SPCA launches ‘FixFürLife’ spay, neuter program
Hill Country Society for the Prevention of Cruelty to Animals (HCSPCA) on Monday launched a new program called FixFürLife, designed to reduce the number of unwanted dogs and cats throughout Gillespie County.
FixFürLife will offer lowcost, high-quality spay and neuter and vaccination services for owned pets and donation-based services for unowned cats, including ferals, strays, barn cats and porch cats.
“The goal is to make spay and neuter services affordable for everyone, so part of the program is to extend financial assistance to qualifying families,” said Elizabeth Loggie, HCSPCA executive director.
Another goal is to provide at least 1,200 spay and neuter surgeries per year, she said. FixFürLife is planning two free spay days during 2018, where residents can sign up for free surgeries and low-cost vaccinations.
Spay/neuter is critical to stemming the tide of unwanted and discarded dogs and cats in our area, said Dr. Amy Jo Pilmer with Hill Country Veterinary Clinic.
“Even conservative data shows that a single female cat can have three litters per year, with an average of four to six kittens per litter,” Pilmer said. “With half of the kittens being female, and factoring in that 25 percent of kittens will not live beyond a few days, a single cat can produce up to 400 offspring in only seven years.”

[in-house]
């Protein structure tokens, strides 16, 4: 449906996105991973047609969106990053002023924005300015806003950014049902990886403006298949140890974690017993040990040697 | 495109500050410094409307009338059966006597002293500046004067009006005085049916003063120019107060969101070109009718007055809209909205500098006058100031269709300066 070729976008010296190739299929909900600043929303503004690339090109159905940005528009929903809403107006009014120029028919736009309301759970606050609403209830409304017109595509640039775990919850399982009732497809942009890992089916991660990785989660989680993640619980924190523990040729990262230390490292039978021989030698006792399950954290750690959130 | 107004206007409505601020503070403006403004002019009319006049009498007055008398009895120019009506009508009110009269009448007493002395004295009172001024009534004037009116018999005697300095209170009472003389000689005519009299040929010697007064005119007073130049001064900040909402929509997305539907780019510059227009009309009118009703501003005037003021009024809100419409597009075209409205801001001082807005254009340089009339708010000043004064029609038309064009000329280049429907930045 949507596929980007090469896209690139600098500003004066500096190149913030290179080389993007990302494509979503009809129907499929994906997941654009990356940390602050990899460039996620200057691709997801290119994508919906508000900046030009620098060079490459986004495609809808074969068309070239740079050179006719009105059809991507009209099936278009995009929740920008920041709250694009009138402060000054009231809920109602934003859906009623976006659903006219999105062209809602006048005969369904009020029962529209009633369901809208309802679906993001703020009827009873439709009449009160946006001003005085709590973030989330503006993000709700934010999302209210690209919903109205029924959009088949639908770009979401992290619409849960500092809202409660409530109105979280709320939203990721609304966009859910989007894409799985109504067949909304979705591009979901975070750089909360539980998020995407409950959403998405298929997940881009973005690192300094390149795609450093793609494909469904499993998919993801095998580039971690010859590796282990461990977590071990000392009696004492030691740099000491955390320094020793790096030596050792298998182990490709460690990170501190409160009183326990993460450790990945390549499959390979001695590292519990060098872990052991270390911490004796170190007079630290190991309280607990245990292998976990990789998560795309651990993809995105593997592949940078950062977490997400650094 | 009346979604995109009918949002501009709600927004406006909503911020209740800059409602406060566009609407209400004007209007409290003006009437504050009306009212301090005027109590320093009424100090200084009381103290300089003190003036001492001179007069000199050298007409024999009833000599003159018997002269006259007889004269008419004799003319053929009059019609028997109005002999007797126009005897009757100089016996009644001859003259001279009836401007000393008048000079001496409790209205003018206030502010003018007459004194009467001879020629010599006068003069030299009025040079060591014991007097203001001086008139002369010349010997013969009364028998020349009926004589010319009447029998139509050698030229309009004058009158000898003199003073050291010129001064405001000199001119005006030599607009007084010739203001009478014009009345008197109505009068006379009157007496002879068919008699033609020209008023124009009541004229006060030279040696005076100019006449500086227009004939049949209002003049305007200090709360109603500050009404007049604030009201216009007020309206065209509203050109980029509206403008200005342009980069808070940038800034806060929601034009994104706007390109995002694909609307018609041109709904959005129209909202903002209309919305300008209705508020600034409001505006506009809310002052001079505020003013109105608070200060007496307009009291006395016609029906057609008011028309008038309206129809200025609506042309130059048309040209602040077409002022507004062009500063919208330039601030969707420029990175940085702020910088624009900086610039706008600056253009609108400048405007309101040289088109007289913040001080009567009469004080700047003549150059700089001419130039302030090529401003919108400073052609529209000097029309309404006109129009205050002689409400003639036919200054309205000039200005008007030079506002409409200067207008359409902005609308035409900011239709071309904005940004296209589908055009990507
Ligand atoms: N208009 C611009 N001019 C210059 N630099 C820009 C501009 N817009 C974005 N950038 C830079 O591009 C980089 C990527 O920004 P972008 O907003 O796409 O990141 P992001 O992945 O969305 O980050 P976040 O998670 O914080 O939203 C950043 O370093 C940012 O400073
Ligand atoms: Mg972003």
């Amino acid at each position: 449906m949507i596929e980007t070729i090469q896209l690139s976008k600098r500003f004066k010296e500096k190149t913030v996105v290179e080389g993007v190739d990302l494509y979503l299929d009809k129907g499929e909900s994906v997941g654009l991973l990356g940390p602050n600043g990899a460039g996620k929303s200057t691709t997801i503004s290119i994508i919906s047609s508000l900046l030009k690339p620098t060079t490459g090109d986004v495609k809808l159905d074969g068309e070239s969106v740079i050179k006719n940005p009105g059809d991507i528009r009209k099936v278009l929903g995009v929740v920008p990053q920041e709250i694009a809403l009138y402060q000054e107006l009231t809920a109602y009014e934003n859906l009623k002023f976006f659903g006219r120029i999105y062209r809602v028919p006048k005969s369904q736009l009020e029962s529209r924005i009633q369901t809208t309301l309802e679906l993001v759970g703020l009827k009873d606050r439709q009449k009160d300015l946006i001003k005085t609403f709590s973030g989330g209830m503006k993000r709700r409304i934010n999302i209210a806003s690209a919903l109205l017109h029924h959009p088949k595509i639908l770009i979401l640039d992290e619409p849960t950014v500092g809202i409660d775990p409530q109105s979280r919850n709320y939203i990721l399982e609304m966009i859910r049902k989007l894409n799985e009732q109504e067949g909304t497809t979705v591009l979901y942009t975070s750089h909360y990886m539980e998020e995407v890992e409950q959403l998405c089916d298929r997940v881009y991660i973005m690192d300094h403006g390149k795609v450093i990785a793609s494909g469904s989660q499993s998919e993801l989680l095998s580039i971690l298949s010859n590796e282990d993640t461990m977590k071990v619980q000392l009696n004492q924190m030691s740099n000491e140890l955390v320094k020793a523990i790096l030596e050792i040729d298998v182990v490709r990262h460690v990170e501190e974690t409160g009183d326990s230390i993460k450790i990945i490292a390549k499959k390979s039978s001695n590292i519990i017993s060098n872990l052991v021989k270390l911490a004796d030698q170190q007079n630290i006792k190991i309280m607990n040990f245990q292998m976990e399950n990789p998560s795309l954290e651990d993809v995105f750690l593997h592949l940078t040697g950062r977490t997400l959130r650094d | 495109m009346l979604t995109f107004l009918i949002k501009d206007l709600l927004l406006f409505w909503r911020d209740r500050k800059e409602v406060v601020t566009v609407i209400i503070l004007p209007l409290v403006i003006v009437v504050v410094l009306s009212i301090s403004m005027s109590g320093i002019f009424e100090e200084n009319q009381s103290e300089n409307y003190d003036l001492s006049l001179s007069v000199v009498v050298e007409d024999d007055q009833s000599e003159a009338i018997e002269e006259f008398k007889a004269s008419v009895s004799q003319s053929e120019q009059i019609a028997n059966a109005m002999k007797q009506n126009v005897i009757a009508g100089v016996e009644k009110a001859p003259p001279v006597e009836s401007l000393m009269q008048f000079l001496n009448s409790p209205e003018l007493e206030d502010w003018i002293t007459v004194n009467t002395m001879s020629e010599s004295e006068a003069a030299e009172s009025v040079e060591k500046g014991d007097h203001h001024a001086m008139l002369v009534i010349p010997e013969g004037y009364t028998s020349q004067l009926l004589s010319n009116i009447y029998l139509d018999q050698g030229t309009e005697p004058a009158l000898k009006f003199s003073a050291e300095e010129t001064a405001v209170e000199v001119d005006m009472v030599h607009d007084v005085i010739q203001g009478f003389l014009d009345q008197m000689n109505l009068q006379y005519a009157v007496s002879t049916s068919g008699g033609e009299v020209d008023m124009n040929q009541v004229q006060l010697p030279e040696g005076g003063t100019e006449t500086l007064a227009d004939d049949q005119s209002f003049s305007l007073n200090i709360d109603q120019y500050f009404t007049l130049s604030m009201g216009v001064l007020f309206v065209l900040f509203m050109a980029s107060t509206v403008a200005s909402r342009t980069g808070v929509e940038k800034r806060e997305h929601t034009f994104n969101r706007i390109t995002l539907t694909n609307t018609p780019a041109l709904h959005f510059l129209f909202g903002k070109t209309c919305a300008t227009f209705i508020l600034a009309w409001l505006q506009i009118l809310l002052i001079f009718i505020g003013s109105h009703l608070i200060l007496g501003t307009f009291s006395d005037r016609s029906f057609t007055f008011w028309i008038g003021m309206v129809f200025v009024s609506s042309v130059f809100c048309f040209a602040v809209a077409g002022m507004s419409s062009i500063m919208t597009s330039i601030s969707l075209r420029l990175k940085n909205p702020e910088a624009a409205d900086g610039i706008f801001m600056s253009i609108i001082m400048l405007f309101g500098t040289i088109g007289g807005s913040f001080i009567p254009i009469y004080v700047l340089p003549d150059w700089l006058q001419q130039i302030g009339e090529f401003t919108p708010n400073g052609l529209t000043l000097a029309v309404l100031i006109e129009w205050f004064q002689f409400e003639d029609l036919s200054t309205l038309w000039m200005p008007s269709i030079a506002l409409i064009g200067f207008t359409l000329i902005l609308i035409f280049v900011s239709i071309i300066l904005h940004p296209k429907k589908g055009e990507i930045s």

And spay/neuter provides benefits to families, the pets and the community, Loggie said.
Sterilization of a cat or dog increases his or her chance of living a longer and healthier life. Altered dogs tend to live up to three years longer; felines can live up to five more years.
Fixed pets have a very low to no risk of mammary gland, prostate, ovarian or testicular cancer. Further, sterilized pets have fewer behavioral problems, like roaming, spraying or aggression (85 percent of dogs hit by cars are unaltered).
“Many people feel that altered pets will become lazy or non-productive working pets; however, research clearly shows the opposite effect,” Loggie said.
Kent Myers, city manager, said stray animals can also use valuable resources.
“Our community also benefits greatly from residents being responsible pet owners and fixing their pets,” Myers said. “Unwanted, stray animals can become a public nuisance and can spread disease if not vaccinated.”
Pet sterilization can also save residents money. The capture, impoundment and eventual destruction of unwanted animals costs taxpayers and private humanitarian agencies over $1 billion dollars each year.
Residents of Fredericksburg and Gillespie County can request an appointment for their family pets and community cats at the HCSPCA or online at www.fixfurlife.org.
“We at HCSPCA are really excited about FixFürLife and are dedicated to its success,” Loggie said. “As Fredericksburg grows, the need for low-cost spay and neuter services is imperative. With the amount of animal dumping due to unwanted litters in our community, FixFür-Life will be the front line to tackle pet overpopulation. This program’s success will directly impact our sheltering system and the health of our community.”